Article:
On a discovery tour through the big wide world and that alone with two small children? Yes, that works and is an adventure in itself in every country, but also a challenge. How we discover my adopted home Costa Rica together and what we experience you will find out in my article.
I’m Natalie and the mom of two girls between 5 and 10 years old. Our common favorite hobby is exploring the world. It doesn’t matter whether it’s right on the doorstep in the Black Forest, which is usually blessed with good weather, somewhere not far from home (which for us in a broad context actually means all of Europe) or a little further away, for example in our adopted home Costa Rica. For me and also for my children, traveling means coming to us, having time for each other, we delete the word “must” for this time completely from our vocabulary and live right into the day. Do what we want, surround ourselves with people when we feel like it, and we are ourselves.
Reunion with friends
In the past summer holidays we went back to the land of Ticos and Ticas after 5 years of abstinence. With Edelweiss it was easy and only 11 hours from Zurich to San José.
It is already after 10 p.m. when we step out of the airport building and our friend Mariana is already waiting for us beaming with joy. Mariana lives with her family in Heredia and we met in Germany in the summer of 2016. At that time, she and her best friend Darrel were our couch surfing guests. It was like “love” at first sight, because we got along very well straight away. It was therefore absolutely logical for the two of them that we would have to stop by them on our next visit to Costa Rica. According to the motto “Mi casa es su casa” we are greeted very warmly by Mariana’s parents, her brother and dog lady Luna. There is even food and a cold beer after the children are in bed.
Mariana shows us Heredia, we take the bus to Sarchí – the city where the great ox carts are still painted today – and we visit the city’s botanical garden. In the evening Darrel joins us, where we are to spend our second night and together we cooked cheese spaetzle. Darrel lives in San José, and since we want to take the bus to the Caribbean coast the next morning, he offers us to spend the night with him and to drive us to the bus in the morning. So we get to know his family and on the third day of our trip we reach the bus to Cahuita on time.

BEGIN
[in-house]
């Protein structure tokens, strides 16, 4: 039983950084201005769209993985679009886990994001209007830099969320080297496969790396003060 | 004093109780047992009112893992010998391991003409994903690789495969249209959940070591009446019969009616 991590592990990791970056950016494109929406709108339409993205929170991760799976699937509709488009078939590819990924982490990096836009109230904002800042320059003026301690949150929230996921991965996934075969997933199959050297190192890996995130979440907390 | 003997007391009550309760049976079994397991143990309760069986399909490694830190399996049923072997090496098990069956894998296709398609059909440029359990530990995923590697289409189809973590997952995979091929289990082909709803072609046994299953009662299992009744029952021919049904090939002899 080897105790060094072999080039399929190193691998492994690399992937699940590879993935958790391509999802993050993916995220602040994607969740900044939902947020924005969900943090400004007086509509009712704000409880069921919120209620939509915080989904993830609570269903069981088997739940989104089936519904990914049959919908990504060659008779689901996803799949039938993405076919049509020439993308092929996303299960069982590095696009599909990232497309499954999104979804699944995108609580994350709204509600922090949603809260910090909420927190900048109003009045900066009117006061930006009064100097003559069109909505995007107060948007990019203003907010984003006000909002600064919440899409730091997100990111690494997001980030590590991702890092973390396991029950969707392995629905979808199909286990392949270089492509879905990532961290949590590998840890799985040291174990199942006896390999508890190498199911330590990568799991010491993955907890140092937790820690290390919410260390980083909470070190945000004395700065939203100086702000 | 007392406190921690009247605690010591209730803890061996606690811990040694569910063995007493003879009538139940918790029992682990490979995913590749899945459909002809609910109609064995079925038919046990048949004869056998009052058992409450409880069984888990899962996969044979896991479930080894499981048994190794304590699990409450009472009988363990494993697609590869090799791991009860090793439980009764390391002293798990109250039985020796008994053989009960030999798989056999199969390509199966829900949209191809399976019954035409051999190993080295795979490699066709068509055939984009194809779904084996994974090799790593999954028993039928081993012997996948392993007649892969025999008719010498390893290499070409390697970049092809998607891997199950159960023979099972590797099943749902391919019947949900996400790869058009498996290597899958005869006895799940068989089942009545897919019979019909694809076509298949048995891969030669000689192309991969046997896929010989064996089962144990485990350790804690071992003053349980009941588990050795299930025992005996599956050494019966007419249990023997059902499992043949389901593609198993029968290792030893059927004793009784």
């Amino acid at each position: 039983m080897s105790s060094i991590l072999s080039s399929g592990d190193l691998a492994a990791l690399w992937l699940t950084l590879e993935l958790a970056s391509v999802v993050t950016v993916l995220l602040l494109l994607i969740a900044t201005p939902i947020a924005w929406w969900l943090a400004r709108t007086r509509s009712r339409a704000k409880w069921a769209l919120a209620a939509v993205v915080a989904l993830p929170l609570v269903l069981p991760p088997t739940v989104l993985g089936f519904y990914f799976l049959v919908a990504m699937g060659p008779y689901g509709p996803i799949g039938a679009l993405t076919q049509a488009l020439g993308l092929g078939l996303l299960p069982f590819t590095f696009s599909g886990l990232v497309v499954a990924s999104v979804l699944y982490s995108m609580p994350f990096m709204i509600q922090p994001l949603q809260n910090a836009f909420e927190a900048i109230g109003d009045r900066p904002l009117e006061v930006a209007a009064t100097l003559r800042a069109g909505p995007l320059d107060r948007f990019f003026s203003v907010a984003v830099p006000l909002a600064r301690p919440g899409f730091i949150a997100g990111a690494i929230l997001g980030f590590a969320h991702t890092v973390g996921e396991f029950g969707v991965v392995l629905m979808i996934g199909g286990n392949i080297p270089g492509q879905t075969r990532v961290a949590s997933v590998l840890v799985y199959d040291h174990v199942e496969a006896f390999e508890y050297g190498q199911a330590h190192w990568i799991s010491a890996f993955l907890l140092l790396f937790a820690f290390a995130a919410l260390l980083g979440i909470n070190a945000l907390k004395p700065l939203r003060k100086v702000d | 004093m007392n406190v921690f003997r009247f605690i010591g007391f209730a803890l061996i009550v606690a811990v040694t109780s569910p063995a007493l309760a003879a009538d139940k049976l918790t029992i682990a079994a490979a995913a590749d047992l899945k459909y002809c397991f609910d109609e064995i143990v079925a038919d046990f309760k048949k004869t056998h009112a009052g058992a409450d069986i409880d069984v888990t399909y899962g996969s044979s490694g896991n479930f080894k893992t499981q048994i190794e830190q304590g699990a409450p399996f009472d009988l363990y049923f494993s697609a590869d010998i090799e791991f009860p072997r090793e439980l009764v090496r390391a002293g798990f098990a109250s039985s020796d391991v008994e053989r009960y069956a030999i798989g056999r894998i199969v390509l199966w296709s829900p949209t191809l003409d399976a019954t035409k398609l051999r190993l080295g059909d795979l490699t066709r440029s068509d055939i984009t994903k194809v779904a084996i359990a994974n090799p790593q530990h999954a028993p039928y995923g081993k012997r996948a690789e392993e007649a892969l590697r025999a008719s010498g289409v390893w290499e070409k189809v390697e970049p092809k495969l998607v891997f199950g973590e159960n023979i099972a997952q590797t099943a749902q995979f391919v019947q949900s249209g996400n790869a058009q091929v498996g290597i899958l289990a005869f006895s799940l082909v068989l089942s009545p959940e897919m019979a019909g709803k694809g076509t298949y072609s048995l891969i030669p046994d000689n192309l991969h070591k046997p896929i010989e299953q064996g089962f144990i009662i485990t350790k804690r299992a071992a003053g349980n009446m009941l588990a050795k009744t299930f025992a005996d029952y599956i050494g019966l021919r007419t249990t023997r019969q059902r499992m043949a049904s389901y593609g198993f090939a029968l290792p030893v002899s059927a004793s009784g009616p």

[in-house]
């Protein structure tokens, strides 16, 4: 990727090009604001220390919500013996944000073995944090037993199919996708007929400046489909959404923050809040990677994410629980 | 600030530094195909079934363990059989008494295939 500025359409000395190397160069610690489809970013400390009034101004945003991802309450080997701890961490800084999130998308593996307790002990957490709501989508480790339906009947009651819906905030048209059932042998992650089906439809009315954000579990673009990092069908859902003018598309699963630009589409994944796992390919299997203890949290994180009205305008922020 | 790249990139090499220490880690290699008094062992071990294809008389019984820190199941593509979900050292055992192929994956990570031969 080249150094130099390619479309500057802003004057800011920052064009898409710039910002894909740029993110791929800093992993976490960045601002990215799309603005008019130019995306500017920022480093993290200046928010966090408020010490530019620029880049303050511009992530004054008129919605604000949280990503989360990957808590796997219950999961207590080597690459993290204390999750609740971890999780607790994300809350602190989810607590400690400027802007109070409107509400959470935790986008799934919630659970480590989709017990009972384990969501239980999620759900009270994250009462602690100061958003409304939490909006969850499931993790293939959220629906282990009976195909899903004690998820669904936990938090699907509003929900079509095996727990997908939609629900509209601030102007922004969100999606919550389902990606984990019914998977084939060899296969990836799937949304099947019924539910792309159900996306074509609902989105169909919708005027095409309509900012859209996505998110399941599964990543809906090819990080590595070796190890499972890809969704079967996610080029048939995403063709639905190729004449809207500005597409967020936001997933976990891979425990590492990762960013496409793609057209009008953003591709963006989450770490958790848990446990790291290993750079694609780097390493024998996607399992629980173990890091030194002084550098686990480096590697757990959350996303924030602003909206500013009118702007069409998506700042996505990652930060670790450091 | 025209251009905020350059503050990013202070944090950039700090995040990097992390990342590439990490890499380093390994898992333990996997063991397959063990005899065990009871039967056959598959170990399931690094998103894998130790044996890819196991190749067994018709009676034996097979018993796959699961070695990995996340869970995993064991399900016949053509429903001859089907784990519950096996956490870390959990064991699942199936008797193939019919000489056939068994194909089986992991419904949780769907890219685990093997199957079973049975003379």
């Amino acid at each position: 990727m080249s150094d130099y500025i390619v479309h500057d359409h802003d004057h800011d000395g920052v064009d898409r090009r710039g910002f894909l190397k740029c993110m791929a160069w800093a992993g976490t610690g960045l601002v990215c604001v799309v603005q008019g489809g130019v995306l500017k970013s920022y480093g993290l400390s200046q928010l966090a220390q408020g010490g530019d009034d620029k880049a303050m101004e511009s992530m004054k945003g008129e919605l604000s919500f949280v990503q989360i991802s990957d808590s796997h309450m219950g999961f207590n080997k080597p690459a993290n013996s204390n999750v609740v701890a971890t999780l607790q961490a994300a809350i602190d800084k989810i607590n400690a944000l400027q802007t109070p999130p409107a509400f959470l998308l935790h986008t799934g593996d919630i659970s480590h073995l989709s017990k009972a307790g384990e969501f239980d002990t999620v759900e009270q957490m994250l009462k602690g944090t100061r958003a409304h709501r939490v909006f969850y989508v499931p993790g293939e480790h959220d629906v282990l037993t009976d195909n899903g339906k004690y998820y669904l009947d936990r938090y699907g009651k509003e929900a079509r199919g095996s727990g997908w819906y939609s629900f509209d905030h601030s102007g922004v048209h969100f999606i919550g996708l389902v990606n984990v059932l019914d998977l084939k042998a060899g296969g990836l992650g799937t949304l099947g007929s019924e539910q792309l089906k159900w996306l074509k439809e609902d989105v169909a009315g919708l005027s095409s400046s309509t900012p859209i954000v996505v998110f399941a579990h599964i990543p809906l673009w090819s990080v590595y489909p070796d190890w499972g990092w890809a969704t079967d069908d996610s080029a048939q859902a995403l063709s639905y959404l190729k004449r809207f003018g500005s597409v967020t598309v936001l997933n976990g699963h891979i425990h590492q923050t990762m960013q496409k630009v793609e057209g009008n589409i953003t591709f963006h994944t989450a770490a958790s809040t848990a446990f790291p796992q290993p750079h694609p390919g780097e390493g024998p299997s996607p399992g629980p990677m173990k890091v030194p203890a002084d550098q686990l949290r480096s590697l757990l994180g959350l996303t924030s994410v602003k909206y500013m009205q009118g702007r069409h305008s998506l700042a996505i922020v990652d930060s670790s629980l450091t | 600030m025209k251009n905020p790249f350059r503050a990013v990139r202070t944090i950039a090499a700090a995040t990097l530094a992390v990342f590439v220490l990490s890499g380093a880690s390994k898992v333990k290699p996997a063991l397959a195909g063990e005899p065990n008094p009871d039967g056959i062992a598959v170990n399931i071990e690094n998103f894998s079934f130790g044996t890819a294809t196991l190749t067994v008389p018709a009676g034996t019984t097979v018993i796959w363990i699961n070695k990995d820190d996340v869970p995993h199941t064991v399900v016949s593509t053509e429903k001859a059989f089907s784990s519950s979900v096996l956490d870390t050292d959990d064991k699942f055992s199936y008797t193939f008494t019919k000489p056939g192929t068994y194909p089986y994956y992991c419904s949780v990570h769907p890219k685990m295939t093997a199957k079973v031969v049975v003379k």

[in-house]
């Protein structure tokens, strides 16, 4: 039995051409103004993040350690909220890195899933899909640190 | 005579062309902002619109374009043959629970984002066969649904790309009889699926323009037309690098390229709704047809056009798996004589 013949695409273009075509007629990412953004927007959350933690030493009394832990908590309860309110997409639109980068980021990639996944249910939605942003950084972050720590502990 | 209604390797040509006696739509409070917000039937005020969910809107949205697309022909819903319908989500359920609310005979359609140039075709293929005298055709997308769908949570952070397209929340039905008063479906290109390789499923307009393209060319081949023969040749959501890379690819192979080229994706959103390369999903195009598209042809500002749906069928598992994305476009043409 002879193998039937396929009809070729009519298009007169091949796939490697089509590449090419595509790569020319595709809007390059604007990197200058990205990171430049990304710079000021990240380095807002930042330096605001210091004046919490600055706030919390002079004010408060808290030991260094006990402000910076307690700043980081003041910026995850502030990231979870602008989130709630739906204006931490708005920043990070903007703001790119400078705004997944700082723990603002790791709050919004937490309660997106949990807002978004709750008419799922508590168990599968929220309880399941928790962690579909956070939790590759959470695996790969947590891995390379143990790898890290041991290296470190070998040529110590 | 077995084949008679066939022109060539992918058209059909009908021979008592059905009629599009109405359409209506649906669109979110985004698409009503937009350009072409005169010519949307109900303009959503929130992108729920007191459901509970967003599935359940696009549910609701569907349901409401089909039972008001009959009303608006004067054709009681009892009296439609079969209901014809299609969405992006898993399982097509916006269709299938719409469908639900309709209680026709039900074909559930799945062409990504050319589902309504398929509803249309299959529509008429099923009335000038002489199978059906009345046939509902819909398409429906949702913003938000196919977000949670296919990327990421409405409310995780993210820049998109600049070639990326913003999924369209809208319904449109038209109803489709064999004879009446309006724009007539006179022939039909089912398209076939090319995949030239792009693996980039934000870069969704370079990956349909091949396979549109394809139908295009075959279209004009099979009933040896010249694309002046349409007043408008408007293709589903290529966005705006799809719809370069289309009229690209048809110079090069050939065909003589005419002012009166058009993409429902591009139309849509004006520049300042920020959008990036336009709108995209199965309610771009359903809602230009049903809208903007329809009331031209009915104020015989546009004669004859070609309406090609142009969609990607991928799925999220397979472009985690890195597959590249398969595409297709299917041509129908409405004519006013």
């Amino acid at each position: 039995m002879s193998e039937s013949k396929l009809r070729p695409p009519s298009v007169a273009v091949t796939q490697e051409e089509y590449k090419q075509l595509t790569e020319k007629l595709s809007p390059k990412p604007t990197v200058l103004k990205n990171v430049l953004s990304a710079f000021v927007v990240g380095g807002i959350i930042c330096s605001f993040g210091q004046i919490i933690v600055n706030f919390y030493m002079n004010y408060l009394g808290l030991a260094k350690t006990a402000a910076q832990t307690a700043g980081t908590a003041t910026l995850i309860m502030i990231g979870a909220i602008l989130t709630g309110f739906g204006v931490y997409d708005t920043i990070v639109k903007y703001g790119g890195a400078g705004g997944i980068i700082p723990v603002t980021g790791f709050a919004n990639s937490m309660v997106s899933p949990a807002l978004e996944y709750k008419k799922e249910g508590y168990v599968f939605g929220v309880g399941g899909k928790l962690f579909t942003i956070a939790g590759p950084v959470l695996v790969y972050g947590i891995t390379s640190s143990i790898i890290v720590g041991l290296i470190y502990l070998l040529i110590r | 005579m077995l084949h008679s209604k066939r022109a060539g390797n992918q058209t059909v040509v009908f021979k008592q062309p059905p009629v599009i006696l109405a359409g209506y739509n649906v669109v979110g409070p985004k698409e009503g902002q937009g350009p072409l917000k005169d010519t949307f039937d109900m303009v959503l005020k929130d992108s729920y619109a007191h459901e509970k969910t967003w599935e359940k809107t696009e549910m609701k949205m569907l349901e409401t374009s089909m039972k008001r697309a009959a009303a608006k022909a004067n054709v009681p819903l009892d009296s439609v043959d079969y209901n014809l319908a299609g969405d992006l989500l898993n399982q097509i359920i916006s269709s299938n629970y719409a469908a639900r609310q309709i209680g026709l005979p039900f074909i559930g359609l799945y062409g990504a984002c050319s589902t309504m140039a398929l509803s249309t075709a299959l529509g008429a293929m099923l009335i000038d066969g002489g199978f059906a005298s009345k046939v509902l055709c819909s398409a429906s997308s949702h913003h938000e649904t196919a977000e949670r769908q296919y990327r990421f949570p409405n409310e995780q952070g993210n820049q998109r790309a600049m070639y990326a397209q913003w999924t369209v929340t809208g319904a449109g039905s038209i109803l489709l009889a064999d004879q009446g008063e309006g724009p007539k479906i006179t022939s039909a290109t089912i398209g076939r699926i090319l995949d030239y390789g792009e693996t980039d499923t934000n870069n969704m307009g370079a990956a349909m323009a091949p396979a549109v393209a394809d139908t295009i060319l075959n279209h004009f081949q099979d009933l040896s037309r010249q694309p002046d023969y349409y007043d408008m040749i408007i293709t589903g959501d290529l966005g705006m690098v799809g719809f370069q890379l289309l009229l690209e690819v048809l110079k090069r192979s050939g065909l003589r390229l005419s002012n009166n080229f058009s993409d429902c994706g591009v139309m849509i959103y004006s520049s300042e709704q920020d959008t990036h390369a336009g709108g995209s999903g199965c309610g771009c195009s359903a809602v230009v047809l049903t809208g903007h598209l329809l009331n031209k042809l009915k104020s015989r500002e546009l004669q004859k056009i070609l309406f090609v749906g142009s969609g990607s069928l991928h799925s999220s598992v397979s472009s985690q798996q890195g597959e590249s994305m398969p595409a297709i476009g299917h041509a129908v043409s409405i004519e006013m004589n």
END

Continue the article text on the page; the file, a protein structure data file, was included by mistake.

Caribbean, we are coming!
About 5 hours later we stand with bags and bags at the bus station in the small hippie village, which is known for the national park of the same name. Brigitte, our Airbnb hostess, is ready with her jeep and the dog Scottie, which my girls love right away, and she brings us to her ranch. The Swiss woman has been living in Cahuita for more than 35 years and tells us how original and simple everything was back then. There was no electricity and the cooking was done over an open fire. Cahuita was completely unknown and much smaller than it is today.
Brigitte and her sister Uschi run the ranch together. There are two cute bungalows and a few more rooms in the main building. You can go on horseback excursions, kayak tours and even a chocolate tour to an indigenous family in the Talamanca Mountains. The sisters also hire out bicycles and offer surfing lessons.